Thursday, November 6, 2014

Getting Through the Holidays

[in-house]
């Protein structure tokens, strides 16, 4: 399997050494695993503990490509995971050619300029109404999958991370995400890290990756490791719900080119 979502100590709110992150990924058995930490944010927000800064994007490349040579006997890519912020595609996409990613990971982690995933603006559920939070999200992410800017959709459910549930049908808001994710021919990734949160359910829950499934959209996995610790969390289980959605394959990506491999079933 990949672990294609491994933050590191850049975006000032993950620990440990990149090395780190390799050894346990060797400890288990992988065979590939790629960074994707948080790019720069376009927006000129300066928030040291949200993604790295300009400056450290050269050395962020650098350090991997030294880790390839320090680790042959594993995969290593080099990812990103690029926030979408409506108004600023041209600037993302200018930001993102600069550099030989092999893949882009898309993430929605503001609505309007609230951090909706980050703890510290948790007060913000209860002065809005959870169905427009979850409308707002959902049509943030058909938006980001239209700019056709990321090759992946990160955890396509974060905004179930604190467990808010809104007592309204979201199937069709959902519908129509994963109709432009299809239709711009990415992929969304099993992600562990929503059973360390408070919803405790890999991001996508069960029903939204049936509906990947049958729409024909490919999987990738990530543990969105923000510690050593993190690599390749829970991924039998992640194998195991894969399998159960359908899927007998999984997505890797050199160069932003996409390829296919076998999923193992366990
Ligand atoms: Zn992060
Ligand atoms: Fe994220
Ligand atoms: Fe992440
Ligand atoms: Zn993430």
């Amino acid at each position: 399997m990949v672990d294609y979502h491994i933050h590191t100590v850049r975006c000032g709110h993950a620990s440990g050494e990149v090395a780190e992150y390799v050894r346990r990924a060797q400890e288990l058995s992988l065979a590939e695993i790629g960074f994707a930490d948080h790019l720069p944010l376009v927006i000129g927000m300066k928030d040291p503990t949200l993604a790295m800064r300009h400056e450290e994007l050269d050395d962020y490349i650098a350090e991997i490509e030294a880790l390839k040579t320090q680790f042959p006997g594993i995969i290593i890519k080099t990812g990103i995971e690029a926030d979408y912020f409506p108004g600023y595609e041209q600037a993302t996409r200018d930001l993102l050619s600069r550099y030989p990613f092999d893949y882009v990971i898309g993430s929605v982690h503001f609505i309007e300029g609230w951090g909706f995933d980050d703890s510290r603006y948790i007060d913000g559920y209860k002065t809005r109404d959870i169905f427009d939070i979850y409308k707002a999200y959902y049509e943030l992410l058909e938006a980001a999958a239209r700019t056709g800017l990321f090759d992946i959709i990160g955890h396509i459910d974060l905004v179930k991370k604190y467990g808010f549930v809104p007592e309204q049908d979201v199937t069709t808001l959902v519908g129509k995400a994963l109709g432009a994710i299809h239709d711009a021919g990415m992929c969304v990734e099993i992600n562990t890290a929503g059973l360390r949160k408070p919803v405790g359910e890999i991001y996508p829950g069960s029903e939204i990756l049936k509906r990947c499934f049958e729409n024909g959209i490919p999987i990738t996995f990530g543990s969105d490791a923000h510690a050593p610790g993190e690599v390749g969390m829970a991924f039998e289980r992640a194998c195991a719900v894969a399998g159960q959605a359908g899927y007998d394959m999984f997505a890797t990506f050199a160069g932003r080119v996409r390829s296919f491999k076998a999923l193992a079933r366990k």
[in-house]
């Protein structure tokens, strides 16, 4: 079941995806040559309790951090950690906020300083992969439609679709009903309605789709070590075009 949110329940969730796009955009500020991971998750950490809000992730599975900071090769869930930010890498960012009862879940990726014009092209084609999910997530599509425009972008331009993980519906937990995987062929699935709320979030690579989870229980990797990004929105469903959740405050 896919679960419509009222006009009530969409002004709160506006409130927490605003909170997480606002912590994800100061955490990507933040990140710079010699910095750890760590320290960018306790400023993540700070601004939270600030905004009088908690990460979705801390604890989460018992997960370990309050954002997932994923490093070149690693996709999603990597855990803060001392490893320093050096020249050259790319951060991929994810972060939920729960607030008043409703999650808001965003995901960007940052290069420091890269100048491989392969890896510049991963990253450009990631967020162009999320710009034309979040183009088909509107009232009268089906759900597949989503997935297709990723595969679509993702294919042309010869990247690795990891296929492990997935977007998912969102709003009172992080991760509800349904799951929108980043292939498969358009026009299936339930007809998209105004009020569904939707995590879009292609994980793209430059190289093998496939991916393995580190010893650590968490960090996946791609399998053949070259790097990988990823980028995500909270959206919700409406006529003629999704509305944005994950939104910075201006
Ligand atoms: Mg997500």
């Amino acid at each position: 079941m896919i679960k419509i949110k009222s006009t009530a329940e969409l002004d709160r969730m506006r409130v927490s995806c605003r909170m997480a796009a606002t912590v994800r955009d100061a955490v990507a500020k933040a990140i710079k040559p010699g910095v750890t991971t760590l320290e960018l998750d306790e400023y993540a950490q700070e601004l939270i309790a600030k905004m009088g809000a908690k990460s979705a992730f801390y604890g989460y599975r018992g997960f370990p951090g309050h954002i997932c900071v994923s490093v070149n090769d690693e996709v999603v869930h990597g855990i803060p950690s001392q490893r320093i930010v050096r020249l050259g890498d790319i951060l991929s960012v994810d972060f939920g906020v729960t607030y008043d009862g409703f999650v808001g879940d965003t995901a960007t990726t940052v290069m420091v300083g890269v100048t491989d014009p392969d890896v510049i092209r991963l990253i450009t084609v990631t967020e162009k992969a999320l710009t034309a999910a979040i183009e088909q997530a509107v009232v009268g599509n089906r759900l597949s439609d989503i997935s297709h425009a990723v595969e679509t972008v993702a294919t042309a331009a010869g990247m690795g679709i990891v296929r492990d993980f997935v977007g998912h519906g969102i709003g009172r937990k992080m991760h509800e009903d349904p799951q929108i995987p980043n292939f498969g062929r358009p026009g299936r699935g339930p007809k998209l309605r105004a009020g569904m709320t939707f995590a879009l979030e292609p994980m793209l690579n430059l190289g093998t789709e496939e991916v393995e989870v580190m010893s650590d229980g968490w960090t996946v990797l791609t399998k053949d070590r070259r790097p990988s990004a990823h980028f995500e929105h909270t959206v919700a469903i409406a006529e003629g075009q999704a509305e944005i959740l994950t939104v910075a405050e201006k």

As we are headed for the holidays, many families and caregivers will the pain of the loss of their loved one. There will be one less chair at the table. Emotions will be frayed. The holidays have the potential for emotional setbacks. Sue Wintz, Editor of PlainViews, gives practical thoughts on Getting Through the Holidays… Getting Through the Holidays: What About Spiritual Distress? By Sue Wintz Any holiday can be a difficult one for a variety of populations, and this season of the year with so many holidays happening close to each other can be especially so. • For those who are grieving, This Emotional Life on has an article written by those who are bereaved; the MISS Foundation has a page devoted to "Transforming the Holidays and Holidaze" with articles and suggestions. • Cancercare provides information for family caregivers of those living with cancer on how to cope and adjust one’s expectations during holidays and special occasions. • The Alzheimer’s Association provides downloadable holiday tips for caregivers while ElderCare Link has "10 Tips for Coping with Caregiver Blues During the Holidays." • Discovery Health’s mental health section focuses on "How to Get Through The Holidays Stress-Free With Your Family." • Social Work Today has a 2011 archived article, "Divorce and the Holidays – Putting Children First," while PRWeb has "5 Tips for Surviving the Holidays When Going Through a Divorce." • Keeping You Well provides advice for diabetics, and WebMD offers tips on those who are seeking weight loss. Of course there are many more sites, and many more populations that would likely benefit from a quick, practical checklist of ways to manage the emotions that arise during the holiday season. But while they all hint at ways to find new ways to prepare for and endure the holiday season, I found little that specifically addressed the spiritual issues that arise. For example: • How does one who is grieving find a sense of meaning when joyful holiday songs are being played everywhere they go? • How does someone whose holiday ritual is attending religious services cope when they are hospitalized and unable to participate? • When diagnosed with a life-threatening or terminal illness, what are ways that person and their loved ones confront and discuss the fact that it might be their last holiday season? • What ways can caregivers of dementia patients who are wrestling with the memories of how their loved ones used to be before their illness seek hope in the present reality? As chaplains and health care providers, what are the ways that we manage these situations that often reveal deep spiritual distress? Do we simply hand out “Making It Through The Holidays” lists that others have prepared, or do we create ones that directly address the spiritual needs that occur? As the holidays approach, this is a project that can be valuable to chaplaincy practice and how departments prepare for a clear and specific way of providing care to those who are in their setting. What list would you create?

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